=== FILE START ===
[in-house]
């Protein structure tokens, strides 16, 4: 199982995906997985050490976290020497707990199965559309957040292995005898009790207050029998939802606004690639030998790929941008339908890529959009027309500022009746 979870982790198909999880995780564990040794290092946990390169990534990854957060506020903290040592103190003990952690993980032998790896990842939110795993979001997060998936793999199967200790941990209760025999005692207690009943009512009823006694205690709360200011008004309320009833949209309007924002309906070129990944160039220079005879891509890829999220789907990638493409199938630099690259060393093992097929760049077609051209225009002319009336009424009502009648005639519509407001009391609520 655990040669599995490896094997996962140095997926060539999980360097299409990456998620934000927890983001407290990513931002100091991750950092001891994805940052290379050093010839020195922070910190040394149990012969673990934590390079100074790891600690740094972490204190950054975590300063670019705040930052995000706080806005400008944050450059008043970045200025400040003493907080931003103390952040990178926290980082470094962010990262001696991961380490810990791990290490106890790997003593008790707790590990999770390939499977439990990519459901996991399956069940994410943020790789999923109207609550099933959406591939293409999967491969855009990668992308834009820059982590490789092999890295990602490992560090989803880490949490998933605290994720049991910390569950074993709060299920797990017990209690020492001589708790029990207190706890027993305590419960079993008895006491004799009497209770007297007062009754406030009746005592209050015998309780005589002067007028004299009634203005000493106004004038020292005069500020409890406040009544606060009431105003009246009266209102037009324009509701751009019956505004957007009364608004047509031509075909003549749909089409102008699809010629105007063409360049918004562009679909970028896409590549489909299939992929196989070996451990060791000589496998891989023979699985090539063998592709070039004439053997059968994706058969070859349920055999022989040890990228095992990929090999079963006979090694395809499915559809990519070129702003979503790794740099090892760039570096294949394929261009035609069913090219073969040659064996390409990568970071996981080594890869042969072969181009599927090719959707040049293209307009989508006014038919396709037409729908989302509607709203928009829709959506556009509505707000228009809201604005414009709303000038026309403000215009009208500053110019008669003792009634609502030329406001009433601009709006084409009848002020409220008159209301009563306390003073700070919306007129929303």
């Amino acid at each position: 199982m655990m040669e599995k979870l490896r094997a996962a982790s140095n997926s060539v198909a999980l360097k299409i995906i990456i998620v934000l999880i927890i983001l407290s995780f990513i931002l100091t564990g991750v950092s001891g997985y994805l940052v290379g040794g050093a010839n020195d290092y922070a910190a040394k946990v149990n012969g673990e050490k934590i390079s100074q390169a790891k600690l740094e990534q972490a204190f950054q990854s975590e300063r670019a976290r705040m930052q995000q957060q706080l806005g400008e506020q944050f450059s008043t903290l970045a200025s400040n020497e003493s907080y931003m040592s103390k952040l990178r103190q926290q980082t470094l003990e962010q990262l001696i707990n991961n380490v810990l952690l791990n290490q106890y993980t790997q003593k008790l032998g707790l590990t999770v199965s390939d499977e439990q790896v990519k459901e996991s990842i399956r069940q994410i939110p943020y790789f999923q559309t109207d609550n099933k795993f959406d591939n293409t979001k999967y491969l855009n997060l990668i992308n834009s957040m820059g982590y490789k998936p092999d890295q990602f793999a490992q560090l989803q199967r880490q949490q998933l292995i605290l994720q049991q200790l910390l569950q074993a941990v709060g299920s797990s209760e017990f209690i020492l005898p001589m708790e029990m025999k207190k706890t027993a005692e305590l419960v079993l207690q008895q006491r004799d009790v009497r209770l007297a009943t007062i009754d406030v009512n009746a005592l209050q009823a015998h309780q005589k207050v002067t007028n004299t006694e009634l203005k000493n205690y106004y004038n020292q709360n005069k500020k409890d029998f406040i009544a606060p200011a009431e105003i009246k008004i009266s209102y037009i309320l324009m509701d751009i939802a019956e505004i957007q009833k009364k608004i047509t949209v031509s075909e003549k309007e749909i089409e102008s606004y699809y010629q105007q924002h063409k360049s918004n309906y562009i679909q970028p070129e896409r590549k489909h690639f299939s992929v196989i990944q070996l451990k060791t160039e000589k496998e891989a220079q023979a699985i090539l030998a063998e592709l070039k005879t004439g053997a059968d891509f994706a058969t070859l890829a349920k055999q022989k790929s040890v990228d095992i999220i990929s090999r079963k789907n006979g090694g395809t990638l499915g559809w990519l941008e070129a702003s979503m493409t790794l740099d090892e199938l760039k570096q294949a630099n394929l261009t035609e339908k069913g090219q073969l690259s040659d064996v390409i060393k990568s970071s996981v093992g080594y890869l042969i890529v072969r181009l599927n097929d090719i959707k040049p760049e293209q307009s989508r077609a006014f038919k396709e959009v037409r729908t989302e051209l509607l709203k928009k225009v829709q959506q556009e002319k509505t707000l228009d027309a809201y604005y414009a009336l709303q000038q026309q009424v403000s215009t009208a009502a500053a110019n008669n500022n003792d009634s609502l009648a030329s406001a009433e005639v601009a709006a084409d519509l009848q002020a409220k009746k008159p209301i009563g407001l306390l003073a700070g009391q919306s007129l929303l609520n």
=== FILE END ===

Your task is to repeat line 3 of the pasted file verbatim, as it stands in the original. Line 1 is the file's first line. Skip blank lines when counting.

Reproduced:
């Amino acid at each position: 199982m655990m040669e599995k979870l490896r094997a996962a982790s140095n997926s060539v198909a999980l360097k299409i995906i990456i998620v934000l999880i927890i983001l407290s995780f990513i931002l100091t564990g991750v950092s001891g997985y994805l940052v290379g040794g050093a010839n020195d290092y922070a910190a040394k946990v149990n012969g673990e050490k934590i390079s100074q390169a790891k600690l740094e990534q972490a204190f950054q990854s975590e300063r670019a976290r705040m930052q995000q957060q706080l806005g400008e506020q944050f450059s008043t903290l970045a200025s400040n020497e003493s907080y931003m040592s103390k952040l990178r103190q926290q980082t470094l003990e962010q990262l001696i707990n991961n380490v810990l952690l791990n290490q106890y993980t790997q003593k008790l032998g707790l590990t999770v199965s390939d499977e439990q790896v990519k459901e996991s990842i399956r069940q994410i939110p943020y790789f999923q559309t109207d609550n099933k795993f959406d591939n293409t979001k999967y491969l855009n997060l990668i992308n834009s957040m820059g982590y490789k998936p092999d890295q990602f793999a490992q560090l989803q199967r880490q949490q998933l292995i605290l994720q049991q200790l910390l569950q074993a941990v709060g299920s797990s209760e017990f209690i020492l005898p001589m708790e029990m025999k207190k706890t027993a005692e305590l419960v079993l207690q008895q006491r004799d009790v009497r209770l007297a009943t007062i009754d406030v009512n009746a005592l209050q009823a015998h309780q005589k207050v002067t007028n004299t006694e009634l203005k000493n205690y106004y004038n020292q709360n005069k500020k409890d029998f406040i009544a606060p200011a009431e105003i009246k008004i009266s209102y037009i309320l324009m509701d751009i939802a019956e505004i957007q009833k009364k608004i047509t949209v031509s075909e003549k309007e749909i089409e102008s606004y699809y010629q105007q924002h063409k360049s918004n309906y562009i679909q970028p070129e896409r590549k489909h690639f299939s992929v196989i990944q070996l451990k060791t160039e000589k496998e891989a220079q023979a699985i090539l030998a063998e592709l070039k005879t004439g053997a059968d891509f994706a058969t070859l890829a349920k055999q022989k790929s040890v990228d095992i999220i990929s090999r079963k789907n006979g090694g395809t990638l499915g559809w990519l941008e070129a702003s979503m493409t790794l740099d090892e199938l760039k570096q294949a630099n394929l261009t035609e339908k069913g090219q073969l690259s040659d064996v390409i060393k990568s970071s996981v093992g080594y890869l042969i890529v072969r181009l599927n097929d090719i959707k040049p760049e293209q307009s989508r077609a006014f038919k396709e959009v037409r729908t989302e051209l509607l709203k928009k225009v829709q959506q556009e002319k509505t707000l228009d027309a809201y604005y414009a009336l709303q000038q026309q009424v403000s215009t009208a009502a500053a110019n008669n500022n003792d009634s609502l009648a030329s406001a009433e005639v601009a709006a084409d519509l009848q002020a409220k009746k008159p209301i009563g407001l306390l003073a700070g009391q919306s007129l929303l609520n």